North Korea used South Korean prisoners of war and their descendants through several generations as slave labour in a vast network of coal mines, a rights group said Thursday.
Tens of thousands of South Korean prisoners of war were never returned by Pyongyang after the 1950-53 Korean War.
Instead, they were assigned to toil at coal mines in slave-like conditions, with their children and grandchildren inheriting the brutal fate, according to the Seoul-based Citizens’ Alliance for North Korean Human Rights (NKHR).
North Korea’s so-called “songbun” system classifies citizens according to their socio-political background, from the loyal “core” to the “neutral” and the “hostile”.
“This songbun has been passed down to their children and grandchildren who are bonded to labour in coal, lead, zinc, magnesite and other mines,” the report said.
“They are completely restricted from changing residence, job, or attaining higher education.”
Pyongyang invaded the South in 1950 and by the time the armistice was signed, hundreds of thousands of captured soldiers were held on both sides of the DMZ.
While the Geneva Convention requires all POWs to be repatriated once hostilities end, Pyongyang returned only 8,343 South Koreans.
A UN human rights report in 2014 concluded that at least 50,000 POWs from the South remained in the North after the war, and that around 500 were still alive.
But their plight was ignored by the Seoul government, the author of the NKHR report, Joanna Hosaniak told AFP.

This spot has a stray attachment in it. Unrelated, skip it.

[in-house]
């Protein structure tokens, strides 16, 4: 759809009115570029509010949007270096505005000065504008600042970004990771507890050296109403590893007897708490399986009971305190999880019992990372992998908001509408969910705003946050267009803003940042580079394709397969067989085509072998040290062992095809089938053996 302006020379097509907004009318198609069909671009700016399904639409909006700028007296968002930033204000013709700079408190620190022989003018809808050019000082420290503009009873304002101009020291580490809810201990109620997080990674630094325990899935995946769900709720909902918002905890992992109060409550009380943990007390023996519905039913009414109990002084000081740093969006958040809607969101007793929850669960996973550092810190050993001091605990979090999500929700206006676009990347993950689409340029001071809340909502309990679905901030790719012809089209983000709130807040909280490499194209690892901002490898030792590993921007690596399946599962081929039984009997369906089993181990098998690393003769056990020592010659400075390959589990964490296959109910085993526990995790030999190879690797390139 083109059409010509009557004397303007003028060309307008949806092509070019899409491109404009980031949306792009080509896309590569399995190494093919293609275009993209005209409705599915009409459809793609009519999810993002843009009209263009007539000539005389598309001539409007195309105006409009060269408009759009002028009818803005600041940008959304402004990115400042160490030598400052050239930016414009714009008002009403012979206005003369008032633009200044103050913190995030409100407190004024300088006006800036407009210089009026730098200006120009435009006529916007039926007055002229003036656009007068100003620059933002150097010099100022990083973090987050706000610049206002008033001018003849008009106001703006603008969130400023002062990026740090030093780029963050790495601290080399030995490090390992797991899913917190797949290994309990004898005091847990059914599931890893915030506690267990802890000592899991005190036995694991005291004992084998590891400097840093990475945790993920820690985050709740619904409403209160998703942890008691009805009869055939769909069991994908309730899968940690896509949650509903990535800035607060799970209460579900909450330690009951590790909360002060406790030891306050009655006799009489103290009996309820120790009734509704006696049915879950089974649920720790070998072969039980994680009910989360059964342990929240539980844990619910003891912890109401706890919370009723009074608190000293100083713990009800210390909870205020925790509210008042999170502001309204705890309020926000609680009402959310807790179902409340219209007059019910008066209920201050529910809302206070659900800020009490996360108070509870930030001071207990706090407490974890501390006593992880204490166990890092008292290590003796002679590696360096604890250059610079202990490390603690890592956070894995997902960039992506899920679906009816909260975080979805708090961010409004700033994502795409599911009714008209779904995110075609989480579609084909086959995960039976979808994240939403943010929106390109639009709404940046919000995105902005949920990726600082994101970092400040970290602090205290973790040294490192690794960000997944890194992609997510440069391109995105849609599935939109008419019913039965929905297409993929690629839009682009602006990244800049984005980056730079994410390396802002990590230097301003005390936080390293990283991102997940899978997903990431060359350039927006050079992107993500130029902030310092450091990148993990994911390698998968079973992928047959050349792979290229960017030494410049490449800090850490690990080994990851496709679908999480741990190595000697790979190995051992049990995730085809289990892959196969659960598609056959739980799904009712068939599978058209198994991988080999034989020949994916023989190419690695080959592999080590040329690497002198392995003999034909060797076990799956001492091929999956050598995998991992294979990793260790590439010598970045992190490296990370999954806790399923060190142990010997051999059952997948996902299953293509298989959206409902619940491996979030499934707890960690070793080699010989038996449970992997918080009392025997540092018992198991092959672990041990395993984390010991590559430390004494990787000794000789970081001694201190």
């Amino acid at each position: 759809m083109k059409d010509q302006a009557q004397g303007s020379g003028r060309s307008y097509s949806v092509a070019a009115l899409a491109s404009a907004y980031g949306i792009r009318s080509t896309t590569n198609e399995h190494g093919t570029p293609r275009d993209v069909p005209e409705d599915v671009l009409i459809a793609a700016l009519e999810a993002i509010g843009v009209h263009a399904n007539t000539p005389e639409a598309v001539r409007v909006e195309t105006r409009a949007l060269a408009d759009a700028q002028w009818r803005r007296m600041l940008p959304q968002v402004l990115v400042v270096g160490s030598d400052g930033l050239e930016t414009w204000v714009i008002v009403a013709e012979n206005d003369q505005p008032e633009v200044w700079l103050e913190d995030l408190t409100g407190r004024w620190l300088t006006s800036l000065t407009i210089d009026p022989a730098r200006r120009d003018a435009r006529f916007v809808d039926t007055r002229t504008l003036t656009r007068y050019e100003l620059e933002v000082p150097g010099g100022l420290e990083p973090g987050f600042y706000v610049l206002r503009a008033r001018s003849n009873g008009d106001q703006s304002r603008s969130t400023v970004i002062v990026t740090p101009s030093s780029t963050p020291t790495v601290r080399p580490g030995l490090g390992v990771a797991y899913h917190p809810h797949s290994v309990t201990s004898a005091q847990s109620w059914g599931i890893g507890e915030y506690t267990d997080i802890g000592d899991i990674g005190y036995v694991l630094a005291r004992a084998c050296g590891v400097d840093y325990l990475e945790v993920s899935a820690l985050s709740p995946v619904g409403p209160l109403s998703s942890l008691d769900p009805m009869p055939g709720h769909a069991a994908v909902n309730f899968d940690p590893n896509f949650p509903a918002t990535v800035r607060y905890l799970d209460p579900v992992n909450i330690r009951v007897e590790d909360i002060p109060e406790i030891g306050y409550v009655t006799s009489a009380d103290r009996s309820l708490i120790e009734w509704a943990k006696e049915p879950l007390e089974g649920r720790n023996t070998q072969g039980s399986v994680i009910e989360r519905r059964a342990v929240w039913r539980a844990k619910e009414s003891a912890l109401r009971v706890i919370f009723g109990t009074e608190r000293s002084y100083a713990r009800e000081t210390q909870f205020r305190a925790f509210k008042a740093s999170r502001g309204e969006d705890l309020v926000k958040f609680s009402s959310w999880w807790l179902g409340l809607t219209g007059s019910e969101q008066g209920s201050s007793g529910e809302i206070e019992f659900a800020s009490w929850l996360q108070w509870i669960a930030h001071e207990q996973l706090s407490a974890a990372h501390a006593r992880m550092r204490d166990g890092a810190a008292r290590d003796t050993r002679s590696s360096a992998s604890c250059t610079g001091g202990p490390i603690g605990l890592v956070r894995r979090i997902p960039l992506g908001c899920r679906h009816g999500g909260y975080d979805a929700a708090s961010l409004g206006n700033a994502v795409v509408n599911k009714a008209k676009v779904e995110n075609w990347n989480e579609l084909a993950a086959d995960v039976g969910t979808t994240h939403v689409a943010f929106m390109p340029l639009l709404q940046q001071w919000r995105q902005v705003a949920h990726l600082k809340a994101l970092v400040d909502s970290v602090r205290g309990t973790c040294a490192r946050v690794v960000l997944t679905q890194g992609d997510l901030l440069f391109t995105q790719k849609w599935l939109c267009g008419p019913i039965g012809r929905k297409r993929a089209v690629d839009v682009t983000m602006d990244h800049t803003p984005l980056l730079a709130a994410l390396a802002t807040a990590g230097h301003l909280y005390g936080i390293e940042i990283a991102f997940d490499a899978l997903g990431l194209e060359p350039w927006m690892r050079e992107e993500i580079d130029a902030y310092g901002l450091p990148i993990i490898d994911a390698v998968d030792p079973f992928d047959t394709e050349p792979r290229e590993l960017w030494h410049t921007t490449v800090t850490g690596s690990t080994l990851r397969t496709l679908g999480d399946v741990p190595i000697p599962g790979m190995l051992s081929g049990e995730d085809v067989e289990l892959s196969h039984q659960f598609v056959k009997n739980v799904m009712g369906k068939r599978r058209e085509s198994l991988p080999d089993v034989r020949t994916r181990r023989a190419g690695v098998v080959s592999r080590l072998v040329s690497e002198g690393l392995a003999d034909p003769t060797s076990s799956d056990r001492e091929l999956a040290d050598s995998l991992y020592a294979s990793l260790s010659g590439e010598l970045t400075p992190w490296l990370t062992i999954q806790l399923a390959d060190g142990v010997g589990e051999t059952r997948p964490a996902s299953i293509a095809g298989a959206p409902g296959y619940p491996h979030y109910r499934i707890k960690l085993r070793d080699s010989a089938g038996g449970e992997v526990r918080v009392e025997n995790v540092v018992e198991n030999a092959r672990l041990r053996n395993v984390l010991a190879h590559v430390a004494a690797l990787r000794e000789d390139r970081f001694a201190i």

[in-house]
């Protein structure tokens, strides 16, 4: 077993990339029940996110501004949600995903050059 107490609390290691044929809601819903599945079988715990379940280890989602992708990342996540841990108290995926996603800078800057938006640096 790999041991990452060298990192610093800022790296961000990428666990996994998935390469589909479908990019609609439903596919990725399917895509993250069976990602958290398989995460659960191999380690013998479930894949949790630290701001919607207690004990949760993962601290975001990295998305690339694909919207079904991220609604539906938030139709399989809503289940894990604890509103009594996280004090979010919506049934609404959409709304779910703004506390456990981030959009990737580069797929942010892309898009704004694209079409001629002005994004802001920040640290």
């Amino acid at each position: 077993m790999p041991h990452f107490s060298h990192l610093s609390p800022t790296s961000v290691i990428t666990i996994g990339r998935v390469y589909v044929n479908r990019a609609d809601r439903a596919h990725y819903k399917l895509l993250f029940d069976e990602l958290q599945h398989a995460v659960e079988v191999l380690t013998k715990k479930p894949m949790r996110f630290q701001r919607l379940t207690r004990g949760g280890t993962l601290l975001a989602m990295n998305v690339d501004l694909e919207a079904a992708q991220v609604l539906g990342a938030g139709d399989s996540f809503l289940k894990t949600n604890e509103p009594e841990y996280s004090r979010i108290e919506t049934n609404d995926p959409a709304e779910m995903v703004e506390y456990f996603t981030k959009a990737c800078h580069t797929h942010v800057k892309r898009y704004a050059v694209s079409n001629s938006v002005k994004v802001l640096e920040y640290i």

“There is no knowledge and there is no interest” in the issue in South Korea, she said.
“We are not raising this problem during summits with North Korea, because none of the human rights issues were raised during the summits, whether with President Moon or with President Trump.”
‘Bosom of the republic’
Pyongyang insists it protects “genuine human rights” and dismisses accusations of abuses by the international community.
It maintains that all POWs were returned according to the armistice terms, with a government official previously saying that any who remained did so out of a wish “to remain in the bosom of the republic”.
Coal was a top export item — largely to China — and foreign currency earner for Pyongyang, until its export was banned in 2017 under UN Security Council sanctions imposed over the North’s nuclear weapons and ballistic missile programmes.
But an annual report to the UN by independent monitors last year said North Korea earned hundreds of millions of dollars through illicit coal exports in 2019, which “historically contributed to the country’s prohibited nuclear and ballistic missile programmes”.
Satellite imagery shows continued production at coal mines, independent investigators say, as the country suffers from severe energy shortages.